Pesaro occupies an important position in the history of Hebrew publishing. Abraham b. Ḥayyim “the Dyer” worked in Pesaro before moving to Ferrara in 1477. In 1507, Gershom Soncino opened a printing house in Pesaro and worked there with limited interruption until 1520. He produced, besides books in Italian and Latin, an impressive range of classical Hebrew texts: some 20 Talmud treatises, a complete Bible (1511–17), Pentateuch or Bible commentaries by Baḥya (re-printed three times), by Moses b. Naḥman (Naḥmanides), Levi b. Gershom, David Kimḥi, Isaac Abrabanel, as well as an edition of Nathan b. Jehiel’s Sefer Arukh (1517). Some of these works appear as published by the “Sons of Soncino.”
Guglielmo da Pesaro (see article in Books & Essays)
Guglielmo Ebreo da Pesaro, Liber Ballorum (1460),
Jewish Dancing Masters: The Art that Left the Ghetto by Joanna G. Harris
Jews were known to be merchants, musicians and physicians in the 15th and 16th centuries. That is well documented in the various histories of Jewish Venice. But dancing masters? To the lay person, it seems extraordinary that an irrelevant art form would be the provenance of “people of the book”, expected to be cultured, educated, worldly and wise. Yet, an early treatise by Otto Kinkeldey details the teaching of Guglielmo Ebreo, a Jewish Dancing Master of the Renaissance and Barbara Sparti has continued the research in “Maestri did danza ebrei nel Rinasciemento italiano.”
Otto Kinkeldey’s study “A Jewish Dancing Master of the Renaissance”, recounts that Gugliemo Ebreo, a Jew from Pesaro, taught court dances; dances whose steps and attributes later become the basis of classical ballet technique and vocabulary. Gugliemo (circa mid 15th century), the Jewish Dancing Master who, along with the composer Salomone Rossi, ‘proclaimed their race, ” contributed a treatise (1463) which is proof that the “courtly art of dancing was assiduously cultivated in the circles that gathered round the Tuscan and Lombard princesses.”
In the late 18th Century, Salvatore della Ripa became prominent among the new entrepreneurial class. He was a successful, merchant, banker, and communal leader. Sara Levi Nathan of Pesaro hosted Giuseppe Mazzini and other Italian expatriates at her London home. As Jews, they both lived important moments of the unification process of the 19th and 20th centuries. Sara Levi was born in 1819 and died in 1882, while Amelia Pincherle lived from 1870 to 1954. The names of their families are connected; Sara Levi was part of the Rosselli family on her mother’s side and married Moses Nathan, a German who later became a British citizen. Amelia Pincherle Moravia, sister of Carlo Moravia, the father of the famous author Alberto, belonged to a rich Jewish family who had supported the Republic of Venice against the Austrian Empire; she married Joe Rosselli, nephew of Sara Levi, and gave birth to three sons: Aldo, Nello and Carlo. Carlo Rosselli founded the anti-Fascist movement (Read More) in 1929.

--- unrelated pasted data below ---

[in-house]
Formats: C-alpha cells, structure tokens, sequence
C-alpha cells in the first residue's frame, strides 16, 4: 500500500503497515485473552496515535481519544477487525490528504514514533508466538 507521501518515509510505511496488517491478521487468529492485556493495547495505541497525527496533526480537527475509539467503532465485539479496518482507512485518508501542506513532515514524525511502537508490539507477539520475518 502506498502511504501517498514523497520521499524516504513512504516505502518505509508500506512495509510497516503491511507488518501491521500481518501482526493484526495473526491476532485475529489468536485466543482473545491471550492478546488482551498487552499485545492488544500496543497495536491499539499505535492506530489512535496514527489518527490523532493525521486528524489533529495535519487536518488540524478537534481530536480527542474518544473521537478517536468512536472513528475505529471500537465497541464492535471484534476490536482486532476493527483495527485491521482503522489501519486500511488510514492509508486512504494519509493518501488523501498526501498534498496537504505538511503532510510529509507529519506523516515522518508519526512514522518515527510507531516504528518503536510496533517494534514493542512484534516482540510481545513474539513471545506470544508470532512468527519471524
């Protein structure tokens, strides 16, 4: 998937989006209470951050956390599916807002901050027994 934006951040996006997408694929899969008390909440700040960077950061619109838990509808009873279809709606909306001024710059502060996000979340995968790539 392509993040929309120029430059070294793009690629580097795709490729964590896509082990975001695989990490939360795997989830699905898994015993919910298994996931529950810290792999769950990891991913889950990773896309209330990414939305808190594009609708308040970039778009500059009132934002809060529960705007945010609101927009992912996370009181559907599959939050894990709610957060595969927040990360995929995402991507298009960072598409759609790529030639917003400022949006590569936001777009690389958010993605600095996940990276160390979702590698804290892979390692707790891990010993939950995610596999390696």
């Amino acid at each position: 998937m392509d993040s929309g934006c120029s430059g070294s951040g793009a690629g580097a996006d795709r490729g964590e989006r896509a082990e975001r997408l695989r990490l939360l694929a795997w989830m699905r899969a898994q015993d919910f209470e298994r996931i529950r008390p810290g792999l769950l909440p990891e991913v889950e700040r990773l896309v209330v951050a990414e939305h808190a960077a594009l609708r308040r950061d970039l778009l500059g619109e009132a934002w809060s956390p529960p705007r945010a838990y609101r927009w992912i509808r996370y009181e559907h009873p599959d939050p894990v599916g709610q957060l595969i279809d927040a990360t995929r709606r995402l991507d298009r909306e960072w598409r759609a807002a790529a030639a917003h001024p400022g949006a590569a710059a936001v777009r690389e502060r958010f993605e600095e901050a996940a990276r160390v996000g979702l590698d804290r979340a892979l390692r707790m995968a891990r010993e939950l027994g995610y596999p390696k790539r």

Sara’s political activism was an example for her twelve children, all of which remarkably survived, as Calloni pointed out, considering the infant death rate of the century. Sara brought up her children with the earnings of the Minerary Establishment of Siele, near Mount Amiata, in Tuscany. Investing in the mine was a great intuition, demonstrating an uncommon entrepreneurship. Together with aiding the family, the economic stability helped finance charity work and political campaigns of the Risorgimento. A true patriot, she supported (Read More) Mazzini during his exile in London, Lugano and Pisa, playing a key role in the (Read More) Partito d’Azione. It was in her house in Pisa that Mazzini died, under the pseudonym Mr. Brown. Accused of conspiracy, she was forced to seek refuge in Lugano and returned to Italy and Rome only at the end of the unification process in 1871. Her children also made themselves known for their political commitment. The fifth-born Ernesto became mayor of Rome in 1907; it was the first time a Jewish Republican, an opponent of the Pope’s policies, was elected in a city still quite faithful to the idea of the Pontificial State. (I-Italy on Women of the Risorgimento)